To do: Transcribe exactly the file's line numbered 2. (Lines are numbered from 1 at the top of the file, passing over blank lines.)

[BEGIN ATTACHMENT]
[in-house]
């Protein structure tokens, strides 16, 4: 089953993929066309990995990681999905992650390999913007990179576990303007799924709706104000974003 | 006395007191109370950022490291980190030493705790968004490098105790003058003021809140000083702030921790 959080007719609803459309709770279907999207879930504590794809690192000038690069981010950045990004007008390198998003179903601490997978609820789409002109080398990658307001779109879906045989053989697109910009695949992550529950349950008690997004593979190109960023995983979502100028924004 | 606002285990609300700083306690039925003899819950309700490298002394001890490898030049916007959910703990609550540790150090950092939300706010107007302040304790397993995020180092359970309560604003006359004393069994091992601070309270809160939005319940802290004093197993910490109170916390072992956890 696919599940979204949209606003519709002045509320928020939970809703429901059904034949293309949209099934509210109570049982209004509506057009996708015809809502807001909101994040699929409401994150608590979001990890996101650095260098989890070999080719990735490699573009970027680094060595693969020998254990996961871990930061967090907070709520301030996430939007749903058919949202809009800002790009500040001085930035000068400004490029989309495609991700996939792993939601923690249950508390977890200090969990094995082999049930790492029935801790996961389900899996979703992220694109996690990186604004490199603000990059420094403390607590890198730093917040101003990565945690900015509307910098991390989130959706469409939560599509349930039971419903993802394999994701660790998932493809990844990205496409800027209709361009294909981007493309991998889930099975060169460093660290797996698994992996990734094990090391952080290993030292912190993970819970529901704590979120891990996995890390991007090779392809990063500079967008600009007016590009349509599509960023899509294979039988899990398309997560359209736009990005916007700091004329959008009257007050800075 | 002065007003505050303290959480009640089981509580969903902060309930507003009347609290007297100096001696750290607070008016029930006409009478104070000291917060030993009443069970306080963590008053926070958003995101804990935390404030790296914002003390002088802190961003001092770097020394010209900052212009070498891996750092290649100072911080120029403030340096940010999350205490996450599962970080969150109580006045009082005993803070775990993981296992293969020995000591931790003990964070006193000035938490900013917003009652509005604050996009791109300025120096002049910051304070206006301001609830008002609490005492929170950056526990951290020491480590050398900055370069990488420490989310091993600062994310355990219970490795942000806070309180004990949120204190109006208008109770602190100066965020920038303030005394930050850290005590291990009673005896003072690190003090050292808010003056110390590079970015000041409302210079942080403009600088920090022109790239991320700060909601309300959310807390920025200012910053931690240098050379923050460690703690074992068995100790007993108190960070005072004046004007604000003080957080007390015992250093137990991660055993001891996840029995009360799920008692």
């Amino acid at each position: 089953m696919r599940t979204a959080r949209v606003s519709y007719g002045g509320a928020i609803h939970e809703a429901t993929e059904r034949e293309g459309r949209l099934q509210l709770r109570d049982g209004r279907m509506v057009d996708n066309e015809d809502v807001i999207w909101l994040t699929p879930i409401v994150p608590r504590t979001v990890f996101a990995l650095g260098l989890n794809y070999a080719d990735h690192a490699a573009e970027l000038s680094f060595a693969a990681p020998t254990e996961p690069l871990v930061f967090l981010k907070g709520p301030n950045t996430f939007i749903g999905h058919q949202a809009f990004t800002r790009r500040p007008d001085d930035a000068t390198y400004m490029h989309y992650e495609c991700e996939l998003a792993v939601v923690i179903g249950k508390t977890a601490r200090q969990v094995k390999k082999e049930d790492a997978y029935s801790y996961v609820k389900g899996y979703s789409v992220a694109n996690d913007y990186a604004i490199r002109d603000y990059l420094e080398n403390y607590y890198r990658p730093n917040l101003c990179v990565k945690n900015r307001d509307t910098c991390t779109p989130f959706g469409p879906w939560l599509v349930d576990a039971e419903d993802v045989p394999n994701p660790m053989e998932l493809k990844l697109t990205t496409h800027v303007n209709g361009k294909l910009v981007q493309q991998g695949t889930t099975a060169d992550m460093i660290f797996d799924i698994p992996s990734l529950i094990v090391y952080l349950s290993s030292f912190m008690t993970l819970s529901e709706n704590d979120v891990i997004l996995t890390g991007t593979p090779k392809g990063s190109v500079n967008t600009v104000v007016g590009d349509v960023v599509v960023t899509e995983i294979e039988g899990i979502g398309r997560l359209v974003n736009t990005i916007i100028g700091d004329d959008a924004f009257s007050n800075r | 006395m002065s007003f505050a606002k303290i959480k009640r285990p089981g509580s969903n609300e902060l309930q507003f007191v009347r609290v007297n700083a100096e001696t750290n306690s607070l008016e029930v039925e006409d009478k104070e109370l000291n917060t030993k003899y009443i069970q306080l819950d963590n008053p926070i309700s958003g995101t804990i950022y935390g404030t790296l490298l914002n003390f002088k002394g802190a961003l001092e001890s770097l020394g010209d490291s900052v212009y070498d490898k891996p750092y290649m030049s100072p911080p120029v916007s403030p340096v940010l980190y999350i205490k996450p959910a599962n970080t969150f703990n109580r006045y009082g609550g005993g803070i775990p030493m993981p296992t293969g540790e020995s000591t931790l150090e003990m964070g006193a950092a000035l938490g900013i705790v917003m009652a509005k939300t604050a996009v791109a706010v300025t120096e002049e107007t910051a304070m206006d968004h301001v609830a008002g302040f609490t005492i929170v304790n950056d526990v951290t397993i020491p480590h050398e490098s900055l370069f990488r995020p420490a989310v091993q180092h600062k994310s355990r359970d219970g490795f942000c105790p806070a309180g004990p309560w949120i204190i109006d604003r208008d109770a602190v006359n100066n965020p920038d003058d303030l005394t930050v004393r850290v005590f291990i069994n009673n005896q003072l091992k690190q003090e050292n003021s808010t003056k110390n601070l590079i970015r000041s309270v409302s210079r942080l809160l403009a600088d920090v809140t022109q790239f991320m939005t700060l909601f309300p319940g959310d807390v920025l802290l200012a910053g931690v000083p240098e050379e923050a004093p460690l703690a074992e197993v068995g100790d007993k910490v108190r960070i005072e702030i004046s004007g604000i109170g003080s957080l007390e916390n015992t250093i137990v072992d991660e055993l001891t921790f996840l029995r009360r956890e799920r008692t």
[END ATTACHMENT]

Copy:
């Protein structure tokens, strides 16, 4: 089953993929066309990995990681999905992650390999913007990179576990303007799924709706104000974003 | 006395007191109370950022490291980190030493705790968004490098105790003058003021809140000083702030921790 959080007719609803459309709770279907999207879930504590794809690192000038690069981010950045990004007008390198998003179903601490997978609820789409002109080398990658307001779109879906045989053989697109910009695949992550529950349950008690997004593979190109960023995983979502100028924004 | 606002285990609300700083306690039925003899819950309700490298002394001890490898030049916007959910703990609550540790150090950092939300706010107007302040304790397993995020180092359970309560604003006359004393069994091992601070309270809160939005319940802290004093197993910490109170916390072992956890 696919599940979204949209606003519709002045509320928020939970809703429901059904034949293309949209099934509210109570049982209004509506057009996708015809809502807001909101994040699929409401994150608590979001990890996101650095260098989890070999080719990735490699573009970027680094060595693969020998254990996961871990930061967090907070709520301030996430939007749903058919949202809009800002790009500040001085930035000068400004490029989309495609991700996939792993939601923690249950508390977890200090969990094995082999049930790492029935801790996961389900899996979703992220694109996690990186604004490199603000990059420094403390607590890198730093917040101003990565945690900015509307910098991390989130959706469409939560599509349930039971419903993802394999994701660790998932493809990844990205496409800027209709361009294909981007493309991998889930099975060169460093660290797996698994992996990734094990090391952080290993030292912190993970819970529901704590979120891990996995890390991007090779392809990063500079967008600009007016590009349509599509960023899509294979039988899990398309997560359209736009990005916007700091004329959008009257007050800075 | 002065007003505050303290959480009640089981509580969903902060309930507003009347609290007297100096001696750290607070008016029930006409009478104070000291917060030993009443069970306080963590008053926070958003995101804990935390404030790296914002003390002088802190961003001092770097020394010209900052212009070498891996750092290649100072911080120029403030340096940010999350205490996450599962970080969150109580006045009082005993803070775990993981296992293969020995000591931790003990964070006193000035938490900013917003009652509005604050996009791109300025120096002049910051304070206006301001609830008002609490005492929170950056526990951290020491480590050398900055370069990488420490989310091993600062994310355990219970490795942000806070309180004990949120204190109006208008109770602190100066965020920038303030005394930050850290005590291990009673005896003072690190003090050292808010003056110390590079970015000041409302210079942080403009600088920090022109790239991320700060909601309300959310807390920025200012910053931690240098050379923050460690703690074992068995100790007993108190960070005072004046004007604000003080957080007390015992250093137990991660055993001891996840029995009360799920008692």